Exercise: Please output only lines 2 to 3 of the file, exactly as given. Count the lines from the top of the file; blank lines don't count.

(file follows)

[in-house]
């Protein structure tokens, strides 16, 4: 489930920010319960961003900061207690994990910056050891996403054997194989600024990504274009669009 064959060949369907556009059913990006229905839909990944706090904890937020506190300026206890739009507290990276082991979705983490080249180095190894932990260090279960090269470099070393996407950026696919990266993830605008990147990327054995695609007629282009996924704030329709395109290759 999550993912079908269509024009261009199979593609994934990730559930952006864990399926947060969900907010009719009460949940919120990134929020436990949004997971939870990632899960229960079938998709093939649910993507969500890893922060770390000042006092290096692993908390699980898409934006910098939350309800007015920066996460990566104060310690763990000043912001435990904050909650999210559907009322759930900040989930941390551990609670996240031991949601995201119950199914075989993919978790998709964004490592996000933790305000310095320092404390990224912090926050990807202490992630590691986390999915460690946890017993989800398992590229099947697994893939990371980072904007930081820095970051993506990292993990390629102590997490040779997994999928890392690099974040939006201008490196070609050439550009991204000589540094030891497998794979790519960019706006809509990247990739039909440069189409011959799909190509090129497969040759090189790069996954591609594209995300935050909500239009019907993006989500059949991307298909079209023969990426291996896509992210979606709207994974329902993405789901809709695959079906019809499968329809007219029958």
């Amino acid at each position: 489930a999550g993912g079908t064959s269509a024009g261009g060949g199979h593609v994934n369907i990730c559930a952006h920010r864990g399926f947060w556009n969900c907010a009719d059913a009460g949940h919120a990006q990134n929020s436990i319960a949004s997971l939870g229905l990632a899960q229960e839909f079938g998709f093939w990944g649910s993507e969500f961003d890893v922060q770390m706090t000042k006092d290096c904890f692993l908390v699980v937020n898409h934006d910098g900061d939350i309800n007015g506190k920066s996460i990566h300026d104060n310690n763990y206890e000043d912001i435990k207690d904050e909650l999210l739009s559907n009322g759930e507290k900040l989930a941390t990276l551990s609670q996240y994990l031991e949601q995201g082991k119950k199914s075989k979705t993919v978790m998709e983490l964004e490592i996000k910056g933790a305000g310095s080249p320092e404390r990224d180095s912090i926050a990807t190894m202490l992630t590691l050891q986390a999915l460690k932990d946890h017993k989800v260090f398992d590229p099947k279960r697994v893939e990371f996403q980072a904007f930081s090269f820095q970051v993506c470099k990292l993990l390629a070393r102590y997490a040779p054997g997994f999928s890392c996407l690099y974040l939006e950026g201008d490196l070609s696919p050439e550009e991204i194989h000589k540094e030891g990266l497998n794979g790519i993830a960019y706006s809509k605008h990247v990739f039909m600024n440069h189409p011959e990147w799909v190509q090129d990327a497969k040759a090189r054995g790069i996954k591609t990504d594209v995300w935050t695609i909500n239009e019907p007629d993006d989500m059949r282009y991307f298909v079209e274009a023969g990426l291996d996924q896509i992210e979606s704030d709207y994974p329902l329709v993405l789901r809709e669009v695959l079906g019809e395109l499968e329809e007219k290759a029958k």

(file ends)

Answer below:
């Protein structure tokens, strides 16, 4: 489930920010319960961003900061207690994990910056050891996403054997194989600024990504274009669009 064959060949369907556009059913990006229905839909990944706090904890937020506190300026206890739009507290990276082991979705983490080249180095190894932990260090279960090269470099070393996407950026696919990266993830605008990147990327054995695609007629282009996924704030329709395109290759 999550993912079908269509024009261009199979593609994934990730559930952006864990399926947060969900907010009719009460949940919120990134929020436990949004997971939870990632899960229960079938998709093939649910993507969500890893922060770390000042006092290096692993908390699980898409934006910098939350309800007015920066996460990566104060310690763990000043912001435990904050909650999210559907009322759930900040989930941390551990609670996240031991949601995201119950199914075989993919978790998709964004490592996000933790305000310095320092404390990224912090926050990807202490992630590691986390999915460690946890017993989800398992590229099947697994893939990371980072904007930081820095970051993506990292993990390629102590997490040779997994999928890392690099974040939006201008490196070609050439550009991204000589540094030891497998794979790519960019706006809509990247990739039909440069189409011959799909190509090129497969040759090189790069996954591609594209995300935050909500239009019907993006989500059949991307298909079209023969990426291996896509992210979606709207994974329902993405789901809709695959079906019809499968329809007219029958």
């Amino acid at each position: 489930a999550g993912g079908t064959s269509a024009g261009g060949g199979h593609v994934n369907i990730c559930a952006h920010r864990g399926f947060w556009n969900c907010a009719d059913a009460g949940h919120a990006q990134n929020s436990i319960a949004s997971l939870g229905l990632a899960q229960e839909f079938g998709f093939w990944g649910s993507e969500f961003d890893v922060q770390m706090t000042k006092d290096c904890f692993l908390v699980v937020n898409h934006d910098g900061d939350i309800n007015g506190k920066s996460i990566h300026d104060n310690n763990y206890e000043d912001i435990k207690d904050e909650l999210l739009s559907n009322g759930e507290k900040l989930a941390t990276l551990s609670q996240y994990l031991e949601q995201g082991k119950k199914s075989k979705t993919v978790m998709e983490l964004e490592i996000k910056g933790a305000g310095s080249p320092e404390r990224d180095s912090i926050a990807t190894m202490l992630t590691l050891q986390a999915l460690k932990d946890h017993k989800v260090f398992d590229p099947k279960r697994v893939e990371f996403q980072a904007f930081s090269f820095q970051v993506c470099k990292l993990l390629a070393r102590y997490a040779p054997g997994f999928s890392c996407l690099y974040l939006e950026g201008d490196l070609s696919p050439e550009e991204i194989h000589k540094e030891g990266l497998n794979g790519i993830a960019y706006s809509k605008h990247v990739f039909m600024n440069h189409p011959e990147w799909v190509q090129d990327a497969k040759a090189r054995g790069i996954k591609t990504d594209v995300w935050t695609i909500n239009e019907p007629d993006d989500m059949r282009y991307f298909v079209e274009a023969g990426l291996d996924q896509i992210e979606s704030d709207y994974p329902l329709v993405l789901r809709e669009v695959l079906g019809e395109l499968e329809e007219k290759a029958k």